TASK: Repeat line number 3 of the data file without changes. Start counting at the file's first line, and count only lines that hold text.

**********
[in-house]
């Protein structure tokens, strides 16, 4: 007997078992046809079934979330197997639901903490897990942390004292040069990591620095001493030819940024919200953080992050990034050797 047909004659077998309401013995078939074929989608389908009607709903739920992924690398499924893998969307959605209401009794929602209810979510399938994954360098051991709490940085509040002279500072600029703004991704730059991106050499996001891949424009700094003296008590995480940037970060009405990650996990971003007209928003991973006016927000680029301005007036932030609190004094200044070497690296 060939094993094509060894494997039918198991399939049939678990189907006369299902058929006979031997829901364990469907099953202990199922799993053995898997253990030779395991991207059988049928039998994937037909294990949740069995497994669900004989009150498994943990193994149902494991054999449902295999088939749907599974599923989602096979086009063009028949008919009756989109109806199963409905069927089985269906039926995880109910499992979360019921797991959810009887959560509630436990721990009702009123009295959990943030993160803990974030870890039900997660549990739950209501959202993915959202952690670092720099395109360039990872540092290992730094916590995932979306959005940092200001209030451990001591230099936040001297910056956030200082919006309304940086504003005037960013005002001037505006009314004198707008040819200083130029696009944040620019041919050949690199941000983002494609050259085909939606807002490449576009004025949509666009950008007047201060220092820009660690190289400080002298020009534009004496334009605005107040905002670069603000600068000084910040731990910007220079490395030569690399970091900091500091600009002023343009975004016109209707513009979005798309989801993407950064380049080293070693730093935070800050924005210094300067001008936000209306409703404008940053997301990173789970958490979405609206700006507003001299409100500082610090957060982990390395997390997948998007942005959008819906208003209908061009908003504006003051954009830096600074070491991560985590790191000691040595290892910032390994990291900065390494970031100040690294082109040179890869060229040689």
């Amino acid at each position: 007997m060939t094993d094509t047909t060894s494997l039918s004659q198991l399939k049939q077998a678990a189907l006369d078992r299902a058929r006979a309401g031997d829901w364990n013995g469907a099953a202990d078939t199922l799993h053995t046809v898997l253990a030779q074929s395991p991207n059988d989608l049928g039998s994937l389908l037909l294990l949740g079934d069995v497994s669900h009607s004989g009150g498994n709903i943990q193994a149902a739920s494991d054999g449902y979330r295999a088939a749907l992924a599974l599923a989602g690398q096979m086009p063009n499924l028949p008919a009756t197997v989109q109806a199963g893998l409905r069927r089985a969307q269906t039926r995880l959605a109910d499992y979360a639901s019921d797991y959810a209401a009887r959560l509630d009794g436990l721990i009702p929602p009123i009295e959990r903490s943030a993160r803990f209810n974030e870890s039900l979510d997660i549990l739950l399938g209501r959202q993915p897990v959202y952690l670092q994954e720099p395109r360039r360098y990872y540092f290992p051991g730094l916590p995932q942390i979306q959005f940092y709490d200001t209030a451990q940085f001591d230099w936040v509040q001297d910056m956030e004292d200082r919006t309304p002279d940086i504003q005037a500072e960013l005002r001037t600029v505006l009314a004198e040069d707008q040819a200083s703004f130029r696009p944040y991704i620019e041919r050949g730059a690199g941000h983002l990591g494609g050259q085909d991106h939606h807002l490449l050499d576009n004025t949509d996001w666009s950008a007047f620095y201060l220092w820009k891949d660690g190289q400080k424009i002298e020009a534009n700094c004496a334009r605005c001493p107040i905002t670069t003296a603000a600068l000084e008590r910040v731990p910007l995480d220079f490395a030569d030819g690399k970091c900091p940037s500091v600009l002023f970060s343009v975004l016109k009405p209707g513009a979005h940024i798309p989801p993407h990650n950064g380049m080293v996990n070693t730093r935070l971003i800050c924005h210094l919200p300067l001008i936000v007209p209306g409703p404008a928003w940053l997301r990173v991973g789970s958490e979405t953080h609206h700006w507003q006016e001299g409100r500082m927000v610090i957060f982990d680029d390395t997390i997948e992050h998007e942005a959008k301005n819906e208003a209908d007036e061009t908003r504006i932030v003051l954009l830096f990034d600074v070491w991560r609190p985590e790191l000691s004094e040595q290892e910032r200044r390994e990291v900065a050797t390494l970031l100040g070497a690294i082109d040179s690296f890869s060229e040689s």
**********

């Amino acid at each position: 007997m060939t094993d094509t047909t060894s494997l039918s004659q198991l399939k049939q077998a678990a189907l006369d078992r299902a058929r006979a309401g031997d829901w364990n013995g469907a099953a202990d078939t199922l799993h053995t046809v898997l253990a030779q074929s395991p991207n059988d989608l049928g039998s994937l389908l037909l294990l949740g079934d069995v497994s669900h009607s004989g009150g498994n709903i943990q193994a149902a739920s494991d054999g449902y979330r295999a088939a749907l992924a599974l599923a989602g690398q096979m086009p063009n499924l028949p008919a009756t197997v989109q109806a199963g893998l409905r069927r089985a969307q269906t039926r995880l959605a109910d499992y979360a639901s019921d797991y959810a209401a009887r959560l509630d009794g436990l721990i009702p929602p009123i009295e959990r903490s943030a993160r803990f209810n974030e870890s039900l979510d997660i549990l739950l399938g209501r959202q993915p897990v959202y952690l670092q994954e720099p395109r360039r360098y990872y540092f290992p051991g730094l916590p995932q942390i979306q959005f940092y709490d200001t209030a451990q940085f001591d230099w936040v509040q001297d910056m956030e004292d200082r919006t309304p002279d940086i504003q005037a500072e960013l005002r001037t600029v505006l009314a004198e040069d707008q040819a200083s703004f130029r696009p944040y991704i620019e041919r050949g730059a690199g941000h983002l990591g494609g050259q085909d991106h939606h807002l490449l050499d576009n004025t949509d996001w666009s950008a007047f620095y201060l220092w820009k891949d660690g190289q400080k424009i002298e020009a534009n700094c004496a334009r605005c001493p107040i905002t670069t003296a603000a600068l000084e008590r910040v731990p910007l995480d220079f490395a030569d030819g690399k970091c900091p940037s500091v600009l002023f970060s343009v975004l016109k009405p209707g513009a979005h940024i798309p989801p993407h990650n950064g380049m080293v996990n070693t730093r935070l971003i800050c924005h210094l919200p300067l001008i936000v007209p209306g409703p404008a928003w940053l997301r990173v991973g789970s958490e979405t953080h609206h700006w507003q006016e001299g409100r500082m927000v610090i957060f982990d680029d390395t997390i997948e992050h998007e942005a959008k301005n819906e208003a209908d007036e061009t908003r504006i932030v003051l954009l830096f990034d600074v070491w991560r609190p985590e790191l000691s004094e040595q290892e910032r200044r390994e990291v900065a050797t390494l970031l100040g070497a690294i082109d040179s690296f890869s060229e040689s």